Ministering to the unique needs of pastors, church staff and their families

Ministering to the unique needs of pastors, church staff and their families

Miles away from home while her minister husband waited for a heart transplant, Marilyn understood the need for a pastor. 

“One morning I arrived for a visit in the intensive care unit and was told my husband’s condition had deteriorated and he had been taken off the donor list. Imagine being hundreds of miles from our church, no family present and no one to really care. 

“After years of others depending on my husband now we were the ones in need,” she said.

When crisis strikes pastors, pastor’s spouses and their children too often are alone. One pastor described it this way: “We are the forgotten people.”

The minister’s family experiences the same needs as other members of the congregation. They need Christian friends to support them in difficult times and listen as they talk through tough questions.

The following suggestions — compiled from interviews with ministers, spouses and adult children of ministers — may help pastors prepare for times when they will need a pastor themselves.

Ministry friendships

Develop a relationship with ministers in other churches. Who comes when the minister’s family needs help? Often it is a pastor from a neighboring congregation. Perhaps it is an unspoken agreement. For some it is a friendship that develops between couples serving in nearby churches. Whatever the reason the ministers develop an understanding of helping one another in times of need.

Pursue the friendship of ministers from other denominations. When Richard accepted the call to another church he found a particular need awaiting him. A young minister in another denomination had recently lost his wife as a result of a fatal heart attack. 

“In every sense of the word, I became his pastor,” said Richard. “We talked over coffee every morning. We ate lunch out several times a week. We cried together. My wife helped his children. Perhaps this was one reason God placed me in this situation — to become a caretaker of a minister.”

Recognize the emotional vulnerability of the ministry. Louis McBurney, a psychiatrist and author of “Every Pastor Needs a Pastor” suggests, “perhaps the most destructive and dehumanizing of all ridiculous notions about pastors is that you have no emotional needs. People expect you to be a thick-skinned automation as they criticize and abuse, but if they are hurting you are to be warm and comforting. This expectation probably survives because most clergymen are afraid to admit their own vulnerability. You accept the challenge to be supermen and in pursuit of that goal you rigidly conceal your feelings.”

Form a support group with denominational personnel. Ministry does not exempt an individual from problems such as illness, financial concerns, issues with marriage and children, job security and other concerns common in today’s families. Friendships forged in times of peace are invaluable in times of conflict.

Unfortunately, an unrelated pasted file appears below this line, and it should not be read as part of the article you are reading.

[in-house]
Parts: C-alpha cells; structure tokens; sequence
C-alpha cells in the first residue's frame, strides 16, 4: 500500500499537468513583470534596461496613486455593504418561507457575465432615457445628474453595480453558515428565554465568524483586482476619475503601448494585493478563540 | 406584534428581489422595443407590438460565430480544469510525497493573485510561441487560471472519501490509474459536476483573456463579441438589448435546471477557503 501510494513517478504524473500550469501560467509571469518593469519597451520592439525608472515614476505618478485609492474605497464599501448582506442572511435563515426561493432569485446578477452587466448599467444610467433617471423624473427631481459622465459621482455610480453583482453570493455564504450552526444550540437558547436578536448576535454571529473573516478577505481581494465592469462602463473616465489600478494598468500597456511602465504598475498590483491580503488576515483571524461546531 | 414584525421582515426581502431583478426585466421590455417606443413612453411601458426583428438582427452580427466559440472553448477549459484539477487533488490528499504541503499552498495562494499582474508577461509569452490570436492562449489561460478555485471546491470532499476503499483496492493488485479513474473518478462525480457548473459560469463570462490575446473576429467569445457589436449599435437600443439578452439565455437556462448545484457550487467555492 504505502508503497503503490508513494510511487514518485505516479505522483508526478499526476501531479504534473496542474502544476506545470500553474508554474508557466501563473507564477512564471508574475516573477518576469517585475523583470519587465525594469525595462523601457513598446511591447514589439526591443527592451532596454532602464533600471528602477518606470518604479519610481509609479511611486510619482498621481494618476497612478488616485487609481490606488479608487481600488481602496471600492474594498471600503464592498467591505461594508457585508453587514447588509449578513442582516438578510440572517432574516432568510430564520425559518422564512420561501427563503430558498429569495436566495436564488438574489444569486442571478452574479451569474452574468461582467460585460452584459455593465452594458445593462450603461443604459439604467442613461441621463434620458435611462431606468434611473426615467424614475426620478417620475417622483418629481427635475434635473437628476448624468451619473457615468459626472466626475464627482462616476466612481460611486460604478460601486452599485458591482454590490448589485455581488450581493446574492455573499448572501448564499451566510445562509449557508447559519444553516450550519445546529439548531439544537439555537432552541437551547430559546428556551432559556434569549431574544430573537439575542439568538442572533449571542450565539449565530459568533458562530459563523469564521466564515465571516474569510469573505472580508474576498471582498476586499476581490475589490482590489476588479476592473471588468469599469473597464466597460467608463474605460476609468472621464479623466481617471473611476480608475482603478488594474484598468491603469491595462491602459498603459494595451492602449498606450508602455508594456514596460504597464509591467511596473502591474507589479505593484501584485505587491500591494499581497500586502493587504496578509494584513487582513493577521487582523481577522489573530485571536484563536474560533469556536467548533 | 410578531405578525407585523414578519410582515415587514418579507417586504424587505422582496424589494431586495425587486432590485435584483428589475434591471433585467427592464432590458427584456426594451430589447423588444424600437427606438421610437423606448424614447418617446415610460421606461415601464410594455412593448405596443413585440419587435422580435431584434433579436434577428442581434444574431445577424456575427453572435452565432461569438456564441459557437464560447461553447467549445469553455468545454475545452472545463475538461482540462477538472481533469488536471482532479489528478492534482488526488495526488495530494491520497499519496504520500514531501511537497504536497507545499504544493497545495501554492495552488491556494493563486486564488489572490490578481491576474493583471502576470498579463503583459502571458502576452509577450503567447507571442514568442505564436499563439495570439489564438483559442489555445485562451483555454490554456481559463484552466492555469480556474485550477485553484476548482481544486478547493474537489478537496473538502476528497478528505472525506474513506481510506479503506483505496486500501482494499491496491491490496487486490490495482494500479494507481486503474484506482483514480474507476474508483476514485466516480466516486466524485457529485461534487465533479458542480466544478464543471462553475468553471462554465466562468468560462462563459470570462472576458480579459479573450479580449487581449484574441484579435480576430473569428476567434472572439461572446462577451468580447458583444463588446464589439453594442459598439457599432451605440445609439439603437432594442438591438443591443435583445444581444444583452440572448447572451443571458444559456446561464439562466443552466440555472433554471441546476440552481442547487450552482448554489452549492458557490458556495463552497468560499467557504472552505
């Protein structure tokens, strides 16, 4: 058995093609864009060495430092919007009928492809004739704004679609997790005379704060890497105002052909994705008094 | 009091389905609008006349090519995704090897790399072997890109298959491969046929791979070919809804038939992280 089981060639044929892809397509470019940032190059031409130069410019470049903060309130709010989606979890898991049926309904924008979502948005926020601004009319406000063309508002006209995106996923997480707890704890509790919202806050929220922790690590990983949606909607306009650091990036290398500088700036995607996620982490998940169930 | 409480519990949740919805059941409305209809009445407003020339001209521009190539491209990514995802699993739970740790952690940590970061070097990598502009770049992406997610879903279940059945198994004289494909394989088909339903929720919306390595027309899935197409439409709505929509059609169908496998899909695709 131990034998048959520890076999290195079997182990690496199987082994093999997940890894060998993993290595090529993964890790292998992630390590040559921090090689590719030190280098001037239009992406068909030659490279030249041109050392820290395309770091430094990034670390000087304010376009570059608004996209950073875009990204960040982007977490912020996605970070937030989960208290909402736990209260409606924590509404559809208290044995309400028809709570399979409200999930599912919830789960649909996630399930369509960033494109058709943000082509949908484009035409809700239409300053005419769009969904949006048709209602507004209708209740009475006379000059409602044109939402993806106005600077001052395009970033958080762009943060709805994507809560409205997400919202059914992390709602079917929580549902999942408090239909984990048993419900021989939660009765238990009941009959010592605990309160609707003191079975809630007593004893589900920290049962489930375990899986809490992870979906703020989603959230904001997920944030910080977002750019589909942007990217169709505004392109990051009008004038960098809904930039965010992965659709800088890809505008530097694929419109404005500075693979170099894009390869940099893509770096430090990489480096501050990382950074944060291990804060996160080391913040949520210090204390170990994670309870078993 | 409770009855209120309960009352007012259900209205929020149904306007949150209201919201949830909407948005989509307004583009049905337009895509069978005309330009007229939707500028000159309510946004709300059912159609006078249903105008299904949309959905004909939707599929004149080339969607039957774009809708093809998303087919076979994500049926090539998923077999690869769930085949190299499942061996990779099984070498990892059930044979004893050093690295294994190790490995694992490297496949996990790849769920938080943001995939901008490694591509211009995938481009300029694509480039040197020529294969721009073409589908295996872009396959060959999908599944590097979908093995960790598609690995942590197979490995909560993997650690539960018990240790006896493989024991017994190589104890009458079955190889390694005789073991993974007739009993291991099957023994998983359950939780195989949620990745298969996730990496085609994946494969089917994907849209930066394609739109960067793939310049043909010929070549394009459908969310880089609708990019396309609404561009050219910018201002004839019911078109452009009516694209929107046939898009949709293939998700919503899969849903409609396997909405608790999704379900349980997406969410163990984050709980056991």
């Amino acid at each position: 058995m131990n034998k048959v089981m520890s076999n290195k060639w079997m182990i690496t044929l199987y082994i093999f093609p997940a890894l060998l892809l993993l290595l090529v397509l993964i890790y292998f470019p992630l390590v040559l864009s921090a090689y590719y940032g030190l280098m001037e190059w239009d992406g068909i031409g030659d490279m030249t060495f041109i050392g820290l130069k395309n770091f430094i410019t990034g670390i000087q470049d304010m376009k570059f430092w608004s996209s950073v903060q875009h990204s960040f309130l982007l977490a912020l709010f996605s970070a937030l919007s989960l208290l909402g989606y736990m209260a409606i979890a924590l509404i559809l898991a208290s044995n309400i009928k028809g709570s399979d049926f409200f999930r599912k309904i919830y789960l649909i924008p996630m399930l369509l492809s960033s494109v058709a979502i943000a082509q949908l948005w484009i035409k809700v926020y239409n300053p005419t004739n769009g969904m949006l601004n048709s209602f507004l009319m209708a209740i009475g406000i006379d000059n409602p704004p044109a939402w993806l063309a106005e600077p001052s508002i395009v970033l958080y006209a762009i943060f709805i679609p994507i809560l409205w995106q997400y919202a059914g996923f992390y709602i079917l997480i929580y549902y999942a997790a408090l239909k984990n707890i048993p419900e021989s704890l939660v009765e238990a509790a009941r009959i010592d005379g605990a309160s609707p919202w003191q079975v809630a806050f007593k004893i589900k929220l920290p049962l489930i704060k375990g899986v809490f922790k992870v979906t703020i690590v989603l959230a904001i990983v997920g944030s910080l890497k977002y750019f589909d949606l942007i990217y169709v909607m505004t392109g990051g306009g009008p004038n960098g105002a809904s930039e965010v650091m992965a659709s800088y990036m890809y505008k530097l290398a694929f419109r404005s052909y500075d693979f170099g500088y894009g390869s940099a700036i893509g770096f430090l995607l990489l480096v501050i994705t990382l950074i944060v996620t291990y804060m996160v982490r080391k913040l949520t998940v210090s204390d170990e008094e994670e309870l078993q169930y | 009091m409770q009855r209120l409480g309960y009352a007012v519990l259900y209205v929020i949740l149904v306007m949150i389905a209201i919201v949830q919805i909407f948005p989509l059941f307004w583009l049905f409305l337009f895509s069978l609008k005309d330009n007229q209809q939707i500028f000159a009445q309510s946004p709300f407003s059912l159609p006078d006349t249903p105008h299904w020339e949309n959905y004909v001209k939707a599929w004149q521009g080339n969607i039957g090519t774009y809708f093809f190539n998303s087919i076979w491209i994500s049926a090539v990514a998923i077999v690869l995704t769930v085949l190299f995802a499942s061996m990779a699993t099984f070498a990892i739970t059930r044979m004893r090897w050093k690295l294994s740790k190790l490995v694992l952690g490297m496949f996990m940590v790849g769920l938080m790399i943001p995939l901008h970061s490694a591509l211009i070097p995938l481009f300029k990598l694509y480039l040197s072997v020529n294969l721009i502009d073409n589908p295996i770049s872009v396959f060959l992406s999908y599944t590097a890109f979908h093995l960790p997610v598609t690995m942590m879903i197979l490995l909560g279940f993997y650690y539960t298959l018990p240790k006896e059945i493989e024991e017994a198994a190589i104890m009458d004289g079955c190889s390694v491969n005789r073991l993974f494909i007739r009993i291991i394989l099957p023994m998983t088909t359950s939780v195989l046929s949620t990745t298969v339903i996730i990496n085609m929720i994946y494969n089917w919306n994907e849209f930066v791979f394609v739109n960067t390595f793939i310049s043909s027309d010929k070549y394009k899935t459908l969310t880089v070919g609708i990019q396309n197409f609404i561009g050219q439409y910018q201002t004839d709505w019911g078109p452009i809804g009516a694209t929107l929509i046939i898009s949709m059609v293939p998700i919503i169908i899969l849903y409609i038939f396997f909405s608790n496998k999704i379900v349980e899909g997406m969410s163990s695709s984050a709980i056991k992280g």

Invaluable relationships

Develop friends within your church. In preparation for the ministry husbands and wives often are advised to refrain from forming close friends within the local church. 

A retired pastor says, “When I was pastoring churches my wife and I worked to make close friends within the local congregation. Who says this is wrong? Who says it won’t work? Throughout my ministry in several states these same friends continue to be the ones we contact regularly. Friendship is a gift from God. And He allows these bonds to be formed in the churches we serve.” 

Seek out the Lord. Sharing personal feelings are often too uncomfortable for some ministers and spouses. 

A matter of trust

“I had this fear of confidentiality being used against me,” said Rachel, a minister’s wife. “Therefore, I never trusted anyone. If I had a problem I took it to the Lord. In many ways this helped me become a stronger Christian. Of course my prayer life and Bible reading increased. But honestly there were times when I needed someone to look me in the eye and say, ‘I hear what you’re saying. I’ve had similar experiences also.’”

Care for the needs of your children. Ernest E. Mosely discusses the importance of parenting in his book, “Priorities in Ministry.” Too often, he writes, ministers’ children are expected to be “perfect.” Children of ministers commonly say their fathers were “always so busy helping everyone else (they) never had time for me.” 

Share feelings with your spouse. The minister needs a home where private feelings can be shared. G. Curtis Jones, author of “The Naked Shepherd,” writes, “Most parishioners expect the minister’s home to be different, perfect, as if some guardian angel sat on the gatepost … keeping the family safe and comfortable, relevant and religious. (But) temptations of secular culture have not ‘passed over’ the parsonage.”

Recognizing the special spiritual, emotional and physical needs of the pastor and his family takes intentional effort but the result of the effort is healthier pastors who are better equipped to lead healthier churches.